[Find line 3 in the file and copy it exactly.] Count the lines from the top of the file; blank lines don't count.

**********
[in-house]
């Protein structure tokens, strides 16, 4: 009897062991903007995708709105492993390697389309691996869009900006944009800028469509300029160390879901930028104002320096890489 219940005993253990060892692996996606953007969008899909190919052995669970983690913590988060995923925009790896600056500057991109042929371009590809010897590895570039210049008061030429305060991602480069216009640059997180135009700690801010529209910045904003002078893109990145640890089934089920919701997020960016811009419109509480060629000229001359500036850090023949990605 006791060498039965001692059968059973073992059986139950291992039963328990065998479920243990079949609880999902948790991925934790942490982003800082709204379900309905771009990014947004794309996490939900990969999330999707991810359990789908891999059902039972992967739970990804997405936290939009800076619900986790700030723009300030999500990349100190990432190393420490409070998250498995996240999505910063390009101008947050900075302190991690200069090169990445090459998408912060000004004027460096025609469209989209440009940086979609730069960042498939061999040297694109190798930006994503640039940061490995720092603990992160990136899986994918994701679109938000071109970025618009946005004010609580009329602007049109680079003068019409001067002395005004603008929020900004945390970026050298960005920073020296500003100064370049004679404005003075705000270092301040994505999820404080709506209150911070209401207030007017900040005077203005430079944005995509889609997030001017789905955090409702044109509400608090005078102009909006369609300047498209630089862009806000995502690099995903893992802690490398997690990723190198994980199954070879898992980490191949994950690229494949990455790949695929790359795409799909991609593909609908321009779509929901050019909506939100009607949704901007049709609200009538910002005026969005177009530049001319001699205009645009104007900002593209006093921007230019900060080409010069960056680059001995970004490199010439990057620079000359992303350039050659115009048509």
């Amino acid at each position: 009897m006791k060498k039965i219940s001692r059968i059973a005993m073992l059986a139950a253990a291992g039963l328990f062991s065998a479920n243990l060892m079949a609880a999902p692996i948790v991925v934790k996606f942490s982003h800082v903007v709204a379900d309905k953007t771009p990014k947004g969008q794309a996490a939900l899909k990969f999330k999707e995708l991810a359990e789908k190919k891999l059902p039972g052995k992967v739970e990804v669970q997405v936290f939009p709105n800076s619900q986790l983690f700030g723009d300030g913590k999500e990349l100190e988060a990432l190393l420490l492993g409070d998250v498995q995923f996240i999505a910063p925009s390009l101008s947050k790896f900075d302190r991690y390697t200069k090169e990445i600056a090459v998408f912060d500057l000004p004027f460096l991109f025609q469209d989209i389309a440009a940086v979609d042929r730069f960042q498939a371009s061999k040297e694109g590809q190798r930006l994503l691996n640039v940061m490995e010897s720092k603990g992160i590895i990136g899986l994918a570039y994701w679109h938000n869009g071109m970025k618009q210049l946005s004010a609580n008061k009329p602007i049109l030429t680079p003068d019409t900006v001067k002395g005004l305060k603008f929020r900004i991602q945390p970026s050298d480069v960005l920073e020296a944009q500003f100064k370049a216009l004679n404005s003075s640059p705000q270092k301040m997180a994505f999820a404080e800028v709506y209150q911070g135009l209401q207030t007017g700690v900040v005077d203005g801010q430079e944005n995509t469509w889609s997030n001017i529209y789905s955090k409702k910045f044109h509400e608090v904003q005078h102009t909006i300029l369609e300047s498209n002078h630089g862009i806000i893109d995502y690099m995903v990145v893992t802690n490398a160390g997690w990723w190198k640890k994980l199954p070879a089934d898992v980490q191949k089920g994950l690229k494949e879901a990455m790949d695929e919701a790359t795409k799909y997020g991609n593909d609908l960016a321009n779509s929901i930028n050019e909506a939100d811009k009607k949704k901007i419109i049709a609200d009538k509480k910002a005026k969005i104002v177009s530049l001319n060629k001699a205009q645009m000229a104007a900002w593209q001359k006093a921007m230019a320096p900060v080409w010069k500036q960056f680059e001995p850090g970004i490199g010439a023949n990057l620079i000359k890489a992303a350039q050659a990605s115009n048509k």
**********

């Amino acid at each position: 009897m006791k060498k039965i219940s001692r059968i059973a005993m073992l059986a139950a253990a291992g039963l328990f062991s065998a479920n243990l060892m079949a609880a999902p692996i948790v991925v934790k996606f942490s982003h800082v903007v709204a379900d309905k953007t771009p990014k947004g969008q794309a996490a939900l899909k990969f999330k999707e995708l991810a359990e789908k190919k891999l059902p039972g052995k992967v739970e990804v669970q997405v936290f939009p709105n800076s619900q986790l983690f700030g723009d300030g913590k999500e990349l100190e988060a990432l190393l420490l492993g409070d998250v498995q995923f996240i999505a910063p925009s390009l101008s947050k790896f900075d302190r991690y390697t200069k090169e990445i600056a090459v998408f912060d500057l000004p004027f460096l991109f025609q469209d989209i389309a440009a940086v979609d042929r730069f960042q498939a371009s061999k040297e694109g590809q190798r930006l994503l691996n640039v940061m490995e010897s720092k603990g992160i590895i990136g899986l994918a570039y994701w679109h938000n869009g071109m970025k618009q210049l946005s004010a609580n008061k009329p602007i049109l030429t680079p003068d019409t900006v001067k002395g005004l305060k603008f929020r900004i991602q945390p970026s050298d480069v960005l920073e020296a944009q500003f100064k370049a216009l004679n404005s003075s640059p705000q270092k301040m997180a994505f999820a404080e800028v709506y209150q911070g135009l209401q207030t007017g700690v900040v005077d203005g801010q430079e944005n995509t469509w889609s997030n001017i529209y789905s955090k409702k910045f044109h509400e608090v904003q005078h102009t909006i300029l369609e300047s498209n002078h630089g862009i806000i893109d995502y690099m995903v990145v893992t802690n490398a160390g997690w990723w190198k640890k994980l199954p070879a089934d898992v980490q191949k089920g994950l690229k494949e879901a990455m790949d695929e919701a790359t795409k799909y997020g991609n593909d609908l960016a321009n779509s929901i930028n050019e909506a939100d811009k009607k949704k901007i419109i049709a609200d009538k509480k910002a005026k969005i104002v177009s530049l001319n060629k001699a205009q645009m000229a104007a900002w593209q001359k006093a921007m230019a320096p900060v080409w010069k500036q960056f680059e001995p850090g970004i490199g010439a023949n990057l620079i000359k890489a992303a350039q050659a990605s115009n048509k």